UNIONDALE, N.Y. -- Kyle Edmund feels the strength back in his body, the kind a player needs for those moments when he has to dig his deepest.
And with his health returning, his game is looking good again, too.
Edmund powered into his first ATP final since 2018, beating Miomir Kecmanovic 6-1, 6-4 on Saturday at the New York Open.
A day after all four quarterfinals went three sets, Edmund made quick work of the first semifinal at the Nassau Veterans Memorial Coliseum. The No. 8 seed broke Kecmanovic's serve on his first two attempts en route to a 5-0 lead in the first set, then won the final nine points after trailing 4-3 in the second.
"Just my resilience I think in the end proved a little too much," Edmund said.
Edmund climbed as high as No. 14 in the rankings -- ending Andy Murray's lengthy reign as the top British player -- in October 2018. He reached his lone Grand Slam semifinal earlier that year at the Australian Open and won his only title near the end of that season in Antwerp, Belgium.
But he battled a left knee injury in 2019 and tumbled more than 60 spots in the rankings within a year.
He looked healthy Saturday on the black courts, easily chasing down drop shots and moving all over the baseline to win the rallies from the back.
"It definitely helps when you have confidence in your body and you feel like you're there, you're ready to go," Edmund said. "You feel like you're able to give your best and obviously your performance physically improves as well."
Edmund never let Kecmanovic, the No. 6 seed from Serbia, have a chance to get into the match. It was 2-0 within minutes after Edmund's first break and he rarely let up the rest of the set.
Then after tying the second set at 4-4, Edmund broke the 20-year-old at love in the next game before serving three consecutive aces in the final game to quickly wrap it up.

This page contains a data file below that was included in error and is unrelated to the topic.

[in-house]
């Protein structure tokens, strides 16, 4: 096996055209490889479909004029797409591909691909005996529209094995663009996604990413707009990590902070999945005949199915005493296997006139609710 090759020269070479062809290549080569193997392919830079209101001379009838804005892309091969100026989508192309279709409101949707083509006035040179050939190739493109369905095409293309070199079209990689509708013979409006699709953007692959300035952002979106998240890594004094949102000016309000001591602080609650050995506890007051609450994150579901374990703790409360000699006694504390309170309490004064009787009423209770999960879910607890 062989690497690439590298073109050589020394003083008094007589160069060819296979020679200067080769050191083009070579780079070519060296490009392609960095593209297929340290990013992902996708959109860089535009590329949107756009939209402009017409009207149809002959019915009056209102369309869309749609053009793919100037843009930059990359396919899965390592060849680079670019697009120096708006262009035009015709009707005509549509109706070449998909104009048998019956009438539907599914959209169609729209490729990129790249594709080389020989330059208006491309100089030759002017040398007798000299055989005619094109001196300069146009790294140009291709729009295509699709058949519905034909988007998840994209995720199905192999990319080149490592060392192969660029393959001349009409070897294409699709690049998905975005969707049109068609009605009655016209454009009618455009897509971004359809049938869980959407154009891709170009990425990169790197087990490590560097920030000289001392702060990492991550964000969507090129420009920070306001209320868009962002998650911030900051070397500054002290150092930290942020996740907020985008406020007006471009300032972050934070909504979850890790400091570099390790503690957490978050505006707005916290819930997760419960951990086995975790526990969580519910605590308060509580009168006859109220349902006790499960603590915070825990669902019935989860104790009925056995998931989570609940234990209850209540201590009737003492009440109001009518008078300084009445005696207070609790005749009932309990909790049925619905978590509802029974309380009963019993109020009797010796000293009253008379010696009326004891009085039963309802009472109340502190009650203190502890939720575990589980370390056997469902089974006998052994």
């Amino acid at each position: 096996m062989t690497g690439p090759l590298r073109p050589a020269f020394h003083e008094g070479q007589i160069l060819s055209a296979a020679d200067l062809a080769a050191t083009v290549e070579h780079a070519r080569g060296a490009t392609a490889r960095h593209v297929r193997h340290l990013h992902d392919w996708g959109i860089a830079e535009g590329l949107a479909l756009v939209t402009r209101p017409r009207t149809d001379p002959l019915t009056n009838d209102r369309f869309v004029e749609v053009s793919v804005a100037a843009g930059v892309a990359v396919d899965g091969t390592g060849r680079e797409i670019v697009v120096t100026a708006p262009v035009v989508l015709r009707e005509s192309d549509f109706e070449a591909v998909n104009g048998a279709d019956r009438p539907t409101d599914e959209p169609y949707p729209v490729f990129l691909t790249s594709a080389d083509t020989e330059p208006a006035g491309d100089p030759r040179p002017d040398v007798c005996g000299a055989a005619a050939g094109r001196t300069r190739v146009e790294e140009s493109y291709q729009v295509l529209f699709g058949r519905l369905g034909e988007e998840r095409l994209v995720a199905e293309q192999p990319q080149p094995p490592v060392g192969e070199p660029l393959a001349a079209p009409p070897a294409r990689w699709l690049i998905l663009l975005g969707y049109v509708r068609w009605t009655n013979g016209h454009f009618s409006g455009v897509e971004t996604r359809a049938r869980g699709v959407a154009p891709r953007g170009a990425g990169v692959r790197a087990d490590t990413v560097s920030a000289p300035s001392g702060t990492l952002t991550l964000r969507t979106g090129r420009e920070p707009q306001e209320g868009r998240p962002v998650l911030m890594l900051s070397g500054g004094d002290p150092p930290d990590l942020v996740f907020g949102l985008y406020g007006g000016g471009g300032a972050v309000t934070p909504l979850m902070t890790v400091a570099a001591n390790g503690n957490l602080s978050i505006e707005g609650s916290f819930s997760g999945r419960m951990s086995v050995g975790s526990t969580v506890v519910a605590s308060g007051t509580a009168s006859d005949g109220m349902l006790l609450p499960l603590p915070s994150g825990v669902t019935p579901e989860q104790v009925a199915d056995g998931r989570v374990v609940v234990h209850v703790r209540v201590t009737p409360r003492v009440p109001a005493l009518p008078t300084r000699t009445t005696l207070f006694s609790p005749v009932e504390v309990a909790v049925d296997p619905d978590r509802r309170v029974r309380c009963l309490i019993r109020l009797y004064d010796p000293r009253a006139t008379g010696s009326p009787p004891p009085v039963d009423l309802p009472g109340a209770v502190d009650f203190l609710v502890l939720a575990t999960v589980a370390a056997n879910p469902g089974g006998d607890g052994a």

Edmund said he began feeling better late last year, but that wasn't leading to victories then or at the start of this season. It's all coming together this week on Long Island.
"It's nice to see it pay off, for sure," Edmund said. "It's a long year, the tennis year. Year after year you put in a lot of hard work, so when you get results like this, it's nice to see the rewards for sure."
Jung eliminated Kevin Anderson and No. 3 seed Reilly Opelka, the tournament's past two champions, to make his first career semifinal after qualifying just to make the main draw. But his run ended against the steady Seppi, who has won three titles but had gone nearly four years without getting back to a final until falling last year in Sydney.
The 35-year-old Italian was nearly out of this tournament early, fighting off a match point in the first round to beat Damir Dzumhur in a third-set tiebreak. Now, after what he said was his best match of the week, he gets another chance to end his lengthy stretch without a title -- one he acknowledged occasionally creeps into his mind when he gets close.
"Tomorrow is one more final, another chance," Seppi said, "and hopefully can play some good tennis again."